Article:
How the eye works?
The human eye is like a camera in that it possesses a focusing ‘lens system’ at the front and has a light sensitive ‘film’, the retina, at the back. As with a camera, there is a variable ‘auto-focus’ system – the crystalline lens – which allows us to focus on whatever interests us.
Cornea – the window of the eye
A curved dome of strong, clear tissue on the surface of the eye. Cornea is one of the most critical components of the eye. The purpose of cornea is to bend, or refract light rays so that they focus on the retina at the back of the eye. Refractive errors occur when the cornea fails to focus light rays precisely on the retina. LASIK eye surgery is used to improve these refractive errors.
A thin protective layer for the cornea which heals very quickly when disturbed.
The coloured part of the eye is actually a muscle that controls the size of the pupil.
The black circular area in the middle of the eye. Like the camera’s aperture it controls the amount of light reaching the retina.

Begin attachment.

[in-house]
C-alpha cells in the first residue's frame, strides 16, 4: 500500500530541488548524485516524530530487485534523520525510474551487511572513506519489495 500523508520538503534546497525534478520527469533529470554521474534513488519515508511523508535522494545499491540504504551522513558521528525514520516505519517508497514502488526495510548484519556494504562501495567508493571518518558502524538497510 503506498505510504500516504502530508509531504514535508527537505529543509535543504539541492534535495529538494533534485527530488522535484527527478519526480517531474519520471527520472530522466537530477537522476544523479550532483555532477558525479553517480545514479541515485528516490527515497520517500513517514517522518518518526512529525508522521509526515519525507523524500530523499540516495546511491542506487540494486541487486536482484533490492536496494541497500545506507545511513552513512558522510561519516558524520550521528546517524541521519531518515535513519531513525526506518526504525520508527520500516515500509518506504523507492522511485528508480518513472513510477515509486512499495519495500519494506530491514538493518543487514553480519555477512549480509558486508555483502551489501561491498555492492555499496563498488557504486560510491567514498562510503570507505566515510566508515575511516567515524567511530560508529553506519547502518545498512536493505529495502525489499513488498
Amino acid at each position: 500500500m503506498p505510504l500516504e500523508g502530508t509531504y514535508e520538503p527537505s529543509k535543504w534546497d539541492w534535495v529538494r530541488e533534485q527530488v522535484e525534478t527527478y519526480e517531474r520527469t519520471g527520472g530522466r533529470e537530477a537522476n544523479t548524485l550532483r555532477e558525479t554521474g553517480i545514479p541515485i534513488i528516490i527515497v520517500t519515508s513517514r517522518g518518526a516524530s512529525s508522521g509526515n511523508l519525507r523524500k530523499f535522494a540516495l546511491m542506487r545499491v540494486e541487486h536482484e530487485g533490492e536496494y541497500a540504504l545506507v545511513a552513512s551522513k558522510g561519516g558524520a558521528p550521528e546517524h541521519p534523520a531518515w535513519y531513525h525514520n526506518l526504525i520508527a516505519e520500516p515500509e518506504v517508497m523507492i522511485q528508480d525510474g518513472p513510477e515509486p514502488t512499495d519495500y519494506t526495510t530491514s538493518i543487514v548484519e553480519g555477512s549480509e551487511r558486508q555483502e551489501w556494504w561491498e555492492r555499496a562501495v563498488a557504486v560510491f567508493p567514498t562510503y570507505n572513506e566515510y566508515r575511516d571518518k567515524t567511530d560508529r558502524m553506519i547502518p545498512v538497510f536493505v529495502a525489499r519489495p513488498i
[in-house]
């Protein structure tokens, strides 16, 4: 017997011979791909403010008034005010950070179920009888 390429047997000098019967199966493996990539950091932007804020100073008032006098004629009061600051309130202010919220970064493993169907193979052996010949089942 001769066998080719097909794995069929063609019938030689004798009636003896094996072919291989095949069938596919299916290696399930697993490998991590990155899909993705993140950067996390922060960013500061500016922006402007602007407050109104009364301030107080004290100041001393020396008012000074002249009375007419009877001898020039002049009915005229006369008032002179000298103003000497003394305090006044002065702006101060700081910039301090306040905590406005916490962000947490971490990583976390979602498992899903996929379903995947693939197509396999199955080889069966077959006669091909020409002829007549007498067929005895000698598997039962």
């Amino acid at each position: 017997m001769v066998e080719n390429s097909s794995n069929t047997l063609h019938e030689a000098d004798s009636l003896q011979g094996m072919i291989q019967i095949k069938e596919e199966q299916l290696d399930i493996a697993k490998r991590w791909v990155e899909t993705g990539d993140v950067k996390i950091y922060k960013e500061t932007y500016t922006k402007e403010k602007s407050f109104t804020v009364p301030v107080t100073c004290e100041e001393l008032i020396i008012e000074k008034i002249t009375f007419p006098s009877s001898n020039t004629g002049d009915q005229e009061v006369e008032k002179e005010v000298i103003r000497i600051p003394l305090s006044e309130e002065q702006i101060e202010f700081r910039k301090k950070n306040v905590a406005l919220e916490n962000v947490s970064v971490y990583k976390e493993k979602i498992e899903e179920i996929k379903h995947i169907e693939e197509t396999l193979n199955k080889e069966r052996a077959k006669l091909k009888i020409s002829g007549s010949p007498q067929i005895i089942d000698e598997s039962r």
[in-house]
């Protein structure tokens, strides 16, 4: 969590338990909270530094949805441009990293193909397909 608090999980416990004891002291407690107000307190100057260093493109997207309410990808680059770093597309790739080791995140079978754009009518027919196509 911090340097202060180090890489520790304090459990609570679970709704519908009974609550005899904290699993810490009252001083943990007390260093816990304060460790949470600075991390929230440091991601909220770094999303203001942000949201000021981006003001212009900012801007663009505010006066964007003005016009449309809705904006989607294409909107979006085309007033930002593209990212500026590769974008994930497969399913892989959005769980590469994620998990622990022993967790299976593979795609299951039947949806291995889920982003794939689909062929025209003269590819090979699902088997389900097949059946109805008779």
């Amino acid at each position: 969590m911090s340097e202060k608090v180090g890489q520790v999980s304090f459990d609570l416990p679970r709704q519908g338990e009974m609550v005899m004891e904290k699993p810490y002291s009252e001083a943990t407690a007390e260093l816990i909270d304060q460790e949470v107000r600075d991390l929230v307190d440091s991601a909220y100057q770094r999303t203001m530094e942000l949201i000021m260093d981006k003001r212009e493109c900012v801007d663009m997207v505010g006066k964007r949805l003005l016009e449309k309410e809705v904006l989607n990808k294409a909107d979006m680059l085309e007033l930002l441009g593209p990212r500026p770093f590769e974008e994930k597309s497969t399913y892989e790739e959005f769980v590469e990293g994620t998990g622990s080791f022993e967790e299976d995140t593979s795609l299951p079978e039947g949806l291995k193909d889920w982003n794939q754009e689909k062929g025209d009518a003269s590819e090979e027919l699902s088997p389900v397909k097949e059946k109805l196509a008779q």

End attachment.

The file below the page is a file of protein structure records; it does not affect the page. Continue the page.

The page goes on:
A membrane on the inner wall of your eye, similar to the film in the camera, the retina changes light into images that are transmitted to the brain via the optic nerve.
The outer white coat of the eye, the sclera also provides protection.
A natural lens behind the iris changes shape to allow the eye to focus. As you age the natural lens hardens resulting in presbyopia – the loss of ‘reading vision’.
In the normal eye light rays of an image pass through the cornea and the lens and are focussed directly on the retina to produce a clear image. When such a focus on the retina is not achieved a refractive error results and the vision is not clear.
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